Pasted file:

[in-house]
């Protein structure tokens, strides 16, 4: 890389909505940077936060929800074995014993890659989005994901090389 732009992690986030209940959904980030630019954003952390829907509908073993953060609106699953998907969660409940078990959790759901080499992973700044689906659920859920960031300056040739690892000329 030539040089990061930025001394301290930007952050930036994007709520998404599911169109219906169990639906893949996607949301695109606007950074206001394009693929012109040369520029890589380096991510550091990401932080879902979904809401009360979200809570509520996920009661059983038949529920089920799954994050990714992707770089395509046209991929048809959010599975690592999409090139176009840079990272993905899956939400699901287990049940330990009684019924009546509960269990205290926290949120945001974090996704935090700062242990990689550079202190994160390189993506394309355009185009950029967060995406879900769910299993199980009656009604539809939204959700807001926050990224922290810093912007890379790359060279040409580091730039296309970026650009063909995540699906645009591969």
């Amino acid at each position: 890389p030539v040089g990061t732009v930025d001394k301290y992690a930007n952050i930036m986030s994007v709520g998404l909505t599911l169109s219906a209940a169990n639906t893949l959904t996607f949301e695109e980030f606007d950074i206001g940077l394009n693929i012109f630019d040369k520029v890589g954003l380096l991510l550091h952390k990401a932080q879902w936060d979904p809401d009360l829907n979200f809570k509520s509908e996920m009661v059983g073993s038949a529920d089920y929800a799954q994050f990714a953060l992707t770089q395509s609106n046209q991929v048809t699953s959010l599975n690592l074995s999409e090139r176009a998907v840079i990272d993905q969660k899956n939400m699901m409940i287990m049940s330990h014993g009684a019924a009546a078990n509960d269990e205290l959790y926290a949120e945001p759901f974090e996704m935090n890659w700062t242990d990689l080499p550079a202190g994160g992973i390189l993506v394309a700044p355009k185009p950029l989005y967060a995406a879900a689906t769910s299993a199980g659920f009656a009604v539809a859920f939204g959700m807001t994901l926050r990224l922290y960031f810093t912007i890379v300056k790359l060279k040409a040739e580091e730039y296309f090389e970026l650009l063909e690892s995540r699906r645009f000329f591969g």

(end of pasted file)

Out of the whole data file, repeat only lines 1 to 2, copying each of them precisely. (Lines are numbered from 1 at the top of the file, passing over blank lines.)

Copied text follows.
[in-house]
């Protein structure tokens, strides 16, 4: 890389909505940077936060929800074995014993890659989005994901090389 732009992690986030209940959904980030630019954003952390829907509908073993953060609106699953998907969660409940078990959790759901080499992973700044689906659920859920960031300056040739690892000329 030539040089990061930025001394301290930007952050930036994007709520998404599911169109219906169990639906893949996607949301695109606007950074206001394009693929012109040369520029890589380096991510550091990401932080879902979904809401009360979200809570509520996920009661059983038949529920089920799954994050990714992707770089395509046209991929048809959010599975690592999409090139176009840079990272993905899956939400699901287990049940330990009684019924009546509960269990205290926290949120945001974090996704935090700062242990990689550079202190994160390189993506394309355009185009950029967060995406879900769910299993199980009656009604539809939204959700807001926050990224922290810093912007890379790359060279040409580091730039296309970026650009063909995540699906645009591969």